Recently I’ve heard that the police are an unreached people group, that people with addictions are unreached, that the largest unreached people group are children under 18 years of age, etc., etc. I even heard a missions pastor say that the United States ranks 3rd among the nations in the number of unreached people living inside our borders. I hope you realize that statements like these are ridiculous. They are the result of either ignorance or deception.

The word “unreached” was coined in the work of missions to mean people or ethnic groups who do not have access to the Gospel. A person who moves to the U.S. from Somalia now has access to the Gospel. They may not yet have heard, but the opportunity to hear is available through sources such as Christian TV and radio, people they meet at work or school who are believers, the fact that churches are nearby, and in many other ways. The police who are not believers, addicts who haven’t heard about Jesus, and children who haven’t been raised in a Christian home, if living in nations where the Gospel is available, may be unsaved but should not be referred to as unreached.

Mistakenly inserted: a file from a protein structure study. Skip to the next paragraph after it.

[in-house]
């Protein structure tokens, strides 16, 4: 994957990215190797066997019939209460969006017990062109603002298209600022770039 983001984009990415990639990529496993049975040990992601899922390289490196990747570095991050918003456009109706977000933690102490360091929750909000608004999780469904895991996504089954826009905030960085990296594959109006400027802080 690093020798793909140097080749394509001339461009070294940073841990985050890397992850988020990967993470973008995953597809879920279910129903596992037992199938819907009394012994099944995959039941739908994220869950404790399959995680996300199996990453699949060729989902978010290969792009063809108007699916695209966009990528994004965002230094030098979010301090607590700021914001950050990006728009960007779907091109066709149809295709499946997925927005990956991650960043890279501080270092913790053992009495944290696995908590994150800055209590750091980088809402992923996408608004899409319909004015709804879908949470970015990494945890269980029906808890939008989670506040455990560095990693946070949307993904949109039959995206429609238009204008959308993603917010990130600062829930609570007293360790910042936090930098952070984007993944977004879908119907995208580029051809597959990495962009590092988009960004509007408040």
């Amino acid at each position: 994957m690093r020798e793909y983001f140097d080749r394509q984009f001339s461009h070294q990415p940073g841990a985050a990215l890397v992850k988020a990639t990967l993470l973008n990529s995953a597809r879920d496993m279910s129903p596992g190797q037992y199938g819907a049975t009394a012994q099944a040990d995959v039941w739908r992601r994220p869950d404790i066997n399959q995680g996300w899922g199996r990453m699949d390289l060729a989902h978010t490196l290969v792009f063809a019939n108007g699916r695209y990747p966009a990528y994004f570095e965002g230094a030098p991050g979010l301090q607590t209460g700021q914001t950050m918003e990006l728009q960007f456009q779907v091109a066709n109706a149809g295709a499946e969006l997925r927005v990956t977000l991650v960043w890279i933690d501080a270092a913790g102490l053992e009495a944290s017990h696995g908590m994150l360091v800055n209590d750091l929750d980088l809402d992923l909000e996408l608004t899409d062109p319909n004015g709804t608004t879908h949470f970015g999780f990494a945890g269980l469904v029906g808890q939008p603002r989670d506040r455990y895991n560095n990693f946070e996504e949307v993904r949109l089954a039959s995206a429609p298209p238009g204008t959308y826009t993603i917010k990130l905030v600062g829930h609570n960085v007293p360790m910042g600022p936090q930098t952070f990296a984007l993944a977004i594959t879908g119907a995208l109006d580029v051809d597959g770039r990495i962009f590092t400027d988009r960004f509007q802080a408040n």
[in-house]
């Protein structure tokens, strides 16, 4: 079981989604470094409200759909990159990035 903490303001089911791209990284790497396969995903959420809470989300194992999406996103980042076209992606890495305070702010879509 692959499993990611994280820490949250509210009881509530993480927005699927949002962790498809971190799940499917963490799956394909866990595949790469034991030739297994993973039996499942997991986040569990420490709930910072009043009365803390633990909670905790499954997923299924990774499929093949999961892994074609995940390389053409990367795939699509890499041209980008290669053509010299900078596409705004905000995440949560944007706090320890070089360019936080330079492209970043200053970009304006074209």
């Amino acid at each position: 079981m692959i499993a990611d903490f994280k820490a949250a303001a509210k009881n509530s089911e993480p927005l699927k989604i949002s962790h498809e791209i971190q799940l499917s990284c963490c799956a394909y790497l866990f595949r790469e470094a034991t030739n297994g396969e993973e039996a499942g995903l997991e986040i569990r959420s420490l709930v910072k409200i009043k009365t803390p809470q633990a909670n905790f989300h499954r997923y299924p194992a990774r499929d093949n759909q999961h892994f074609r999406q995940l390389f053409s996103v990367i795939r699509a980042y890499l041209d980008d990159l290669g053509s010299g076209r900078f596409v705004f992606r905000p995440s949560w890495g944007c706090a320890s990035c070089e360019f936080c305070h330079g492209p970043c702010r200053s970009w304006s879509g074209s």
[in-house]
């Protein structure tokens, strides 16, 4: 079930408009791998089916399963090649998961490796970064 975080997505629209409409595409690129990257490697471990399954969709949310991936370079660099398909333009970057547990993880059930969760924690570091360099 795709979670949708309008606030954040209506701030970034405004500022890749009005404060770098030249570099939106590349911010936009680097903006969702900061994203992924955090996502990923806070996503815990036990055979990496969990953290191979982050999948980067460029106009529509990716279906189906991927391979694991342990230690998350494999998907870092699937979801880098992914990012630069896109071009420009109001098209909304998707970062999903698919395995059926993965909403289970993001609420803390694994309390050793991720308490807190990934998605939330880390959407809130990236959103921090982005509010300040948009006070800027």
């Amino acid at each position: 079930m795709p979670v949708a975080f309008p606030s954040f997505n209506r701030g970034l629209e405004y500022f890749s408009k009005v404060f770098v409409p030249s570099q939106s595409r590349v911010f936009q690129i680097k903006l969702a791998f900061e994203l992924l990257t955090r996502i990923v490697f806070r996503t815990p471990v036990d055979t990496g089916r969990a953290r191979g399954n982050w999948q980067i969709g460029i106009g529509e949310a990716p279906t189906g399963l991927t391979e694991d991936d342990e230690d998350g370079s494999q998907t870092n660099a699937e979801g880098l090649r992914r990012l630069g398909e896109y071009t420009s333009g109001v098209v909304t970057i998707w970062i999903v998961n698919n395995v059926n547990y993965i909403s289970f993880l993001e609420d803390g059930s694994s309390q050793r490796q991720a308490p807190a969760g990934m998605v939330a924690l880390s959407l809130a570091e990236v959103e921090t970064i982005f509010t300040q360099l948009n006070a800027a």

The reason why blurring or confusing the term “unreached” is so critical goes back to its origin in the context of missions. It was intended to be helpful and significant in developing strategy toward completion of the Great Commission. It was to produce a sense of urgency or priority in where we go and where we send our workers. It was never intended to be the only, or exclusive, aspect of missions work. But the unreached were to become a priority in the work. So what happened?

I believe that many who were not called to work among the unreached became defensive and even negative toward the prioritization of reaching those who have never heard. I actually heard a mission leader ridicule the emphasis on the 10/40 Window while speaking at a large mission conference. When ridiculing and criticizing the priority of the unreached didn’t work, I believe there was a shift toward re-defining and confusing the term. Some of this was done out of ignorance to what the Scriptures clearly teach regarding missions, much was done in a defensive posture of people’s present ministry, and some came as a result of the enemy’s influence among the unsuspecting.

The solution to this challenge to the completion of the Great Commission is a fresh resolve to take the Gospel to where it isn’t. There are new pathways to the unreached that are exciting, inexpensive, and simple. There is no doubt that the remaining unreached people of the world are in difficult and dangerous places. But we can go, and we can win them, and we can see the knowledge of the glory of the Lord cover the earth. The question is: Will you burn away the fog of confusion by passionately focusing on finishing the task?

(Mark Baxter has spent decades mobilizing and training workers to go to the hardest and darkest places on earth. He has traveled extensively to those places himself to share the Gospel and start new churches. He is based in Jacksonville, Florida.)

[For an interactive version of the map above, as well as others, visit the Global Research pages of IMB.org.]